The US Must Boost Homeland Resilience In The 21st Century

ATLANTIC HIGHLANDS, NJ – MARCH 30: A USA flag flutters in the wind above a 9/11 memorial at Mt. … [+] Mitchill on March 30, 2017, in Atlantic Highlands, NJ. (Photo by Gary Hershorn/Getty Images)

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On February 15th, 2024, the White House confirmed that Russia is attempting to deploy a nuclear spaceborne anti-satellite weapon. While the White House was quick to qualify that there is no immediate nuclear threat to the homeland, little doubt remains that Russia’s pursuit of this weapon, banned under international treaties, is a dire threat. The deployment of spaceborne weapons capable of disrupting the nuclear triad by attacking America’s communications or even launching warheads would represent a watershed event in the developing conflict between the US and its allies, and Russia, China, and their fellow travelers, such as Iran and North Korea. Moscow’s move risks bringing an arms race into space. This demands every technological, military, diplomatic, and legal response America can muster to maintain strategic deterrence.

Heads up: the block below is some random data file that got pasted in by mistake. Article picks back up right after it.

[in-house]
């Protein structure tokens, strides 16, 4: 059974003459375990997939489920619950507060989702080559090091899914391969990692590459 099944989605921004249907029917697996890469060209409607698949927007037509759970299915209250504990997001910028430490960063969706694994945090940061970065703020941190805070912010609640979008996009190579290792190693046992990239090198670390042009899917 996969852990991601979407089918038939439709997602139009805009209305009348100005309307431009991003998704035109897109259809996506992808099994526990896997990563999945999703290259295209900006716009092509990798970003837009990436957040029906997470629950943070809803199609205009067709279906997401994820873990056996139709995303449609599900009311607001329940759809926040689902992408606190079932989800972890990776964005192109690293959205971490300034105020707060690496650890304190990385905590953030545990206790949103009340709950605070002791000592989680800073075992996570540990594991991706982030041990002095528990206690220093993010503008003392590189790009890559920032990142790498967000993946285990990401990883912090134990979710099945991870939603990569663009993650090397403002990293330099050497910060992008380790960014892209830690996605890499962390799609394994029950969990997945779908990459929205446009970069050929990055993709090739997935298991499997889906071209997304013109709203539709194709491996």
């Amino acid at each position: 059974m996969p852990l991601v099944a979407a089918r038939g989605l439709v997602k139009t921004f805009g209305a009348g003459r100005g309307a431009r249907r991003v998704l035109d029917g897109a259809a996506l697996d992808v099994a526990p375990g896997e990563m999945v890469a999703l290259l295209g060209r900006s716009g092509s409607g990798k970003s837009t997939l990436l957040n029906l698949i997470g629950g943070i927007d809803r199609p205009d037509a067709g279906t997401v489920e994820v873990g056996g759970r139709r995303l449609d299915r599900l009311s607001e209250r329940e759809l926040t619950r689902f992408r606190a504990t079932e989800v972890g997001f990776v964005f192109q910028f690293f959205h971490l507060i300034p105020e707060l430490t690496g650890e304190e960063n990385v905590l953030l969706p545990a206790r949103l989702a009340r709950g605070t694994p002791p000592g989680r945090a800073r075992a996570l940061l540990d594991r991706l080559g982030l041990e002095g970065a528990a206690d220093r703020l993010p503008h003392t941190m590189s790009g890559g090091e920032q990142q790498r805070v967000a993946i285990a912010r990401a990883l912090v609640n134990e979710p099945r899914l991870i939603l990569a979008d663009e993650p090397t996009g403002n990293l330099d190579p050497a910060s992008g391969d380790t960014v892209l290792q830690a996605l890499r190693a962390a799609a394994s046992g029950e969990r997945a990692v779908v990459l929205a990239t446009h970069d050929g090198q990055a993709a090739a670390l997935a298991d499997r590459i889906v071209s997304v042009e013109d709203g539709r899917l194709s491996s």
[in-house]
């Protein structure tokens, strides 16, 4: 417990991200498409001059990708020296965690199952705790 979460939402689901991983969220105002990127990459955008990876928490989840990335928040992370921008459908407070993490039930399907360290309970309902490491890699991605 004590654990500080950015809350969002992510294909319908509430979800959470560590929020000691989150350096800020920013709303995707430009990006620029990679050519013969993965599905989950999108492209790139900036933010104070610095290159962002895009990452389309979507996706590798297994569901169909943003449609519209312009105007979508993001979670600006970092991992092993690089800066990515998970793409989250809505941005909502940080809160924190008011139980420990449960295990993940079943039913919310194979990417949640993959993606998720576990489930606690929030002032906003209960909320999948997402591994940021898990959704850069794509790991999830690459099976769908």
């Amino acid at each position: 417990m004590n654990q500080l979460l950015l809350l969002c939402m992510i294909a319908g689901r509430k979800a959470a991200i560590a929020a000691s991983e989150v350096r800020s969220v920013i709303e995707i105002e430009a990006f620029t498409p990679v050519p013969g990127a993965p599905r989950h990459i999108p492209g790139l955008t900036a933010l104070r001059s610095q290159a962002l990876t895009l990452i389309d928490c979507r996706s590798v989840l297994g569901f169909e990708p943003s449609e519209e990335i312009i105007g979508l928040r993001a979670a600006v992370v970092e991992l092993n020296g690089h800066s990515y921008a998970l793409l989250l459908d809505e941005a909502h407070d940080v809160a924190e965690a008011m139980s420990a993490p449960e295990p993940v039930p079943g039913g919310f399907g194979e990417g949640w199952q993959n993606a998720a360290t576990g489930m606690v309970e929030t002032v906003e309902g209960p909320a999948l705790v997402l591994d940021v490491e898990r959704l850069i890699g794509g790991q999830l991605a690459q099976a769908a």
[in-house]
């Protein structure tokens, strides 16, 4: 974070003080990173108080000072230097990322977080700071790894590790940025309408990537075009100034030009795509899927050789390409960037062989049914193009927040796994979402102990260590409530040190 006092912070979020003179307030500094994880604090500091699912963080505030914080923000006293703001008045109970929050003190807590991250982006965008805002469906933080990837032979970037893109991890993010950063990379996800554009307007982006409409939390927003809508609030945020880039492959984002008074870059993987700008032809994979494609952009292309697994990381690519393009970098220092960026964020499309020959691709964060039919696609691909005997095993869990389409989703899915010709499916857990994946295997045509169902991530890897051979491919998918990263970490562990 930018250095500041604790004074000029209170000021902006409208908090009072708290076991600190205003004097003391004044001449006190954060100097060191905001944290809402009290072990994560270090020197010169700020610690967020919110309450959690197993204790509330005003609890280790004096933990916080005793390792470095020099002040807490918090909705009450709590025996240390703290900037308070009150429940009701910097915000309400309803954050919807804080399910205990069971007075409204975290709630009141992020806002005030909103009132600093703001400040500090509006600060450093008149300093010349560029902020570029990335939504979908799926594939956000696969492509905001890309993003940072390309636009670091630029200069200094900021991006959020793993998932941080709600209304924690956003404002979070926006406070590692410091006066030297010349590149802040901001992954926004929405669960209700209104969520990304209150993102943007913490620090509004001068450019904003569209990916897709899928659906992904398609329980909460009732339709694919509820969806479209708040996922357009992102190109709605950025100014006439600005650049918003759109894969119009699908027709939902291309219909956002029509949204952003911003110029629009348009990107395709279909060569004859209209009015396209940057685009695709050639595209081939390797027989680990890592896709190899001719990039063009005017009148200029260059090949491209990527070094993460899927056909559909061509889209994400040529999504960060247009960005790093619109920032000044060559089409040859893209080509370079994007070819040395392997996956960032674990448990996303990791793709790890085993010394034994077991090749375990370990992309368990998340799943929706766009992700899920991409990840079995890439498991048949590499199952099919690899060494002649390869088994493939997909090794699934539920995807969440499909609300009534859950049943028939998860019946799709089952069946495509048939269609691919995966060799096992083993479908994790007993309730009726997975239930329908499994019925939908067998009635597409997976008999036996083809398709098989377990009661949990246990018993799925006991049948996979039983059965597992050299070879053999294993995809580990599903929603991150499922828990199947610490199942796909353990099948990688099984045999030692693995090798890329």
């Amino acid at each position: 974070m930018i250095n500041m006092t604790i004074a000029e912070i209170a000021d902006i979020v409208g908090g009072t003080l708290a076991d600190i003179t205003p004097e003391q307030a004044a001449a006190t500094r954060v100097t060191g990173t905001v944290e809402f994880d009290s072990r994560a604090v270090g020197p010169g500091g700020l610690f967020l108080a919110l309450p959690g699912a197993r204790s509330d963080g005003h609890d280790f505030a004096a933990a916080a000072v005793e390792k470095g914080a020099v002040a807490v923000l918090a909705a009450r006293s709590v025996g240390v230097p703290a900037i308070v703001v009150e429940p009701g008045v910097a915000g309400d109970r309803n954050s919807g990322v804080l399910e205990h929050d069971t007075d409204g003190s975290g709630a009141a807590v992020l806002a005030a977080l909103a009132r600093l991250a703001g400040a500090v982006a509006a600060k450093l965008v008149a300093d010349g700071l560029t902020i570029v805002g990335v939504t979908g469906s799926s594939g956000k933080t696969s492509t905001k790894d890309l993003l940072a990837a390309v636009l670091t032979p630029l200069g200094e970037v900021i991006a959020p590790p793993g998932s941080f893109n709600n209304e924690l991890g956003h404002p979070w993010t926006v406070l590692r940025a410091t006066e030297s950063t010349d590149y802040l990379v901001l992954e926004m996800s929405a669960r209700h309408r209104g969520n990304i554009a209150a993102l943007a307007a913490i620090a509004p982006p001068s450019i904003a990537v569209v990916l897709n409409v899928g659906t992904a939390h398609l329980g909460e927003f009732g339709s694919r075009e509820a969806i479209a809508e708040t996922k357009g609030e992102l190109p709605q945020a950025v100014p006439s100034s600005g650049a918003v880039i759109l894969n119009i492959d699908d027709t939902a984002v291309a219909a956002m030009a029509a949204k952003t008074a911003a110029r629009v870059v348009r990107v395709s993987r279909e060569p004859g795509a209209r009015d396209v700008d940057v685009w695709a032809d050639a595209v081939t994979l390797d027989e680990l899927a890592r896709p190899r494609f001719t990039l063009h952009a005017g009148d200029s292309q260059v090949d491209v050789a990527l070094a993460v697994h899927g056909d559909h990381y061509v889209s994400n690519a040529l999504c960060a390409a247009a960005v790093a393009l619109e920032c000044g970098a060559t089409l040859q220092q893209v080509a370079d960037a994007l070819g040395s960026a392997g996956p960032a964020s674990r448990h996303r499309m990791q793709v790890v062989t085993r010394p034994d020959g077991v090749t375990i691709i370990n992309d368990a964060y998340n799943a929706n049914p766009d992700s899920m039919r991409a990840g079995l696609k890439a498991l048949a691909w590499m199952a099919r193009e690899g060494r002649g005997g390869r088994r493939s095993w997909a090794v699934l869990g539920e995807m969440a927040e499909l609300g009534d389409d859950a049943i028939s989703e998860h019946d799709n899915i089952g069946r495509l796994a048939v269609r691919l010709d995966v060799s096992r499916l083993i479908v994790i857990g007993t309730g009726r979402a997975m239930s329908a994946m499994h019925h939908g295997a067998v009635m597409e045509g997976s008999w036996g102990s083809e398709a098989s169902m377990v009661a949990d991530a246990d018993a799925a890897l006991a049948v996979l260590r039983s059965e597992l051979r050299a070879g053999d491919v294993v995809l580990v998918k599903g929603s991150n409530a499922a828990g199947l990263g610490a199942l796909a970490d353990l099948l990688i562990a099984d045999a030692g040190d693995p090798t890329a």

The US must act quickly to ensure our national security. First and foremost, the US needs to boost our infrastructure’s resilience and protect it from Electromagnetic Pulses (EMPs), a brief burst of electromagnetic energy that can be weaponized to attack communications systems, computers, hospital equipment, advanced manufacturing, and transmission lines. This isn’t a theoretical threat. The drama of the Chinese intelligence balloon that abruptly appeared over America a year ago demonstrated that spaceborne EMPs could threaten America’s outdated electrical grid and result in significant deaths and damage if deployed. Steps to harden America’s grid against EMPs have long been underway but are progressing too slowly.